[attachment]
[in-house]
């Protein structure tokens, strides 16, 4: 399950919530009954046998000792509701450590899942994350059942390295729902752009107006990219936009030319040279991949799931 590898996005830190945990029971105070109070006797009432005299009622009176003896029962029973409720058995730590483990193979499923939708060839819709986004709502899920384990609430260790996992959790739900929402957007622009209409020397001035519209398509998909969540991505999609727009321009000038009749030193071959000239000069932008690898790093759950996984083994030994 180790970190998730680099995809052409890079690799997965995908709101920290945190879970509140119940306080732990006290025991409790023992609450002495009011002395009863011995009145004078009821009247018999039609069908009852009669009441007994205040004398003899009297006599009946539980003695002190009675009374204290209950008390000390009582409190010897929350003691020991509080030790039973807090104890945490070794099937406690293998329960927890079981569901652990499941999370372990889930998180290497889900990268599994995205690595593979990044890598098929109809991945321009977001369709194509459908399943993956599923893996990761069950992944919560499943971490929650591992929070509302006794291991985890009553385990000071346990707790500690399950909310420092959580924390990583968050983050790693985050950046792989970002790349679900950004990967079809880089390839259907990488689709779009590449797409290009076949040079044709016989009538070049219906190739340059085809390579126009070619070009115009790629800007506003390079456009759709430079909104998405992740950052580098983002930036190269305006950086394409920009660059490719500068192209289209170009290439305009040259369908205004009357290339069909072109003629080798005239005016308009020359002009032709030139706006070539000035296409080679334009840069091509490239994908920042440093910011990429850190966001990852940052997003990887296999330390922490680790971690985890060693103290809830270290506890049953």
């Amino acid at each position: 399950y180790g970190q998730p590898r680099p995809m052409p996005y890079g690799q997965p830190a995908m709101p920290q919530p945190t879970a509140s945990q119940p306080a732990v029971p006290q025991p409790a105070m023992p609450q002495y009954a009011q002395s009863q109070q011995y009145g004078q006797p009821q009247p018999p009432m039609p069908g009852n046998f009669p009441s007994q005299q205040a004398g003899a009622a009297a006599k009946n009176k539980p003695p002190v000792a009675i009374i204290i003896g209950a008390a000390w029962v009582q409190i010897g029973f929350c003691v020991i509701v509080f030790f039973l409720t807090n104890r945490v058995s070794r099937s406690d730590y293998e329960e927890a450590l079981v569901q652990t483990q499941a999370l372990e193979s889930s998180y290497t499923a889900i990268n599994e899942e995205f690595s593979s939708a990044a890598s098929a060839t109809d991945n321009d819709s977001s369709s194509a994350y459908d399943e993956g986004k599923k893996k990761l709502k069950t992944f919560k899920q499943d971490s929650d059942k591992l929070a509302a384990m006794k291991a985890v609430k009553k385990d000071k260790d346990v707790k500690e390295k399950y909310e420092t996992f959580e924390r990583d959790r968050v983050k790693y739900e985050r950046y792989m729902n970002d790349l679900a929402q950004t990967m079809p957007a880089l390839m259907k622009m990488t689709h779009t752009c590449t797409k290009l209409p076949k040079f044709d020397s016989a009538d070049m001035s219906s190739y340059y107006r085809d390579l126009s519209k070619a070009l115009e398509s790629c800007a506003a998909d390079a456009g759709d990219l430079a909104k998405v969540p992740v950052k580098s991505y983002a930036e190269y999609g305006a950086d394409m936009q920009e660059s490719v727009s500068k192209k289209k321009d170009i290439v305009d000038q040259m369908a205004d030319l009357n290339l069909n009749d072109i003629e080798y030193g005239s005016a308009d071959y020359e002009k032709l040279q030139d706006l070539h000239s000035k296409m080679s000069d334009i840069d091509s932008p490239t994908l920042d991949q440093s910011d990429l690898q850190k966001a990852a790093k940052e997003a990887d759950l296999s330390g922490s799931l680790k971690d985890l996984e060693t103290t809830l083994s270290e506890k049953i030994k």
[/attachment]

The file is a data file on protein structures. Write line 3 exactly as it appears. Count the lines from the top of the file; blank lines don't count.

């Amino acid at each position: 399950y180790g970190q998730p590898r680099p995809m052409p996005y890079g690799q997965p830190a995908m709101p920290q919530p945190t879970a509140s945990q119940p306080a732990v029971p006290q025991p409790a105070m023992p609450q002495y009954a009011q002395s009863q109070q011995y009145g004078q006797p009821q009247p018999p009432m039609p069908g009852n046998f009669p009441s007994q005299q205040a004398g003899a009622a009297a006599k009946n009176k539980p003695p002190v000792a009675i009374i204290i003896g209950a008390a000390w029962v009582q409190i010897g029973f929350c003691v020991i509701v509080f030790f039973l409720t807090n104890r945490v058995s070794r099937s406690d730590y293998e329960e927890a450590l079981v569901q652990t483990q499941a999370l372990e193979s889930s998180y290497t499923a889900i990268n599994e899942e995205f690595s593979s939708a990044a890598s098929a060839t109809d991945n321009d819709s977001s369709s194509a994350y459908d399943e993956g986004k599923k893996k990761l709502k069950t992944f919560k899920q499943d971490s929650d059942k591992l929070a509302a384990m006794k291991a985890v609430k009553k385990d000071k260790d346990v707790k500690e390295k399950y909310e420092t996992f959580e924390r990583d959790r968050v983050k790693y739900e985050r950046y792989m729902n970002d790349l679900a929402q950004t990967m079809p957007a880089l390839m259907k622009m990488t689709h779009t752009c590449t797409k290009l209409p076949k040079f044709d020397s016989a009538d070049m001035s219906s190739y340059y107006r085809d390579l126009s519209k070619a070009l115009e398509s790629c800007a506003a998909d390079a456009g759709d990219l430079a909104k998405v969540p992740v950052k580098s991505y983002a930036e190269y999609g305006a950086d394409m936009q920009e660059s490719v727009s500068k192209k289209k321009d170009i290439v305009d000038q040259m369908a205004d030319l009357n290339l069909n009749d072109i003629e080798y030193g005239s005016a308009d071959y020359e002009k032709l040279q030139d706006l070539h000239s000035k296409m080679s000069d334009i840069d091509s932008p490239t994908l920042d991949q440093s910011d990429l690898q850190k966001a990852a790093k940052e997003a990887d759950l296999s330390g922490s799931l680790k971690d985890l996984e060693t103290t809830l083994s270290e506890k049953i030994k």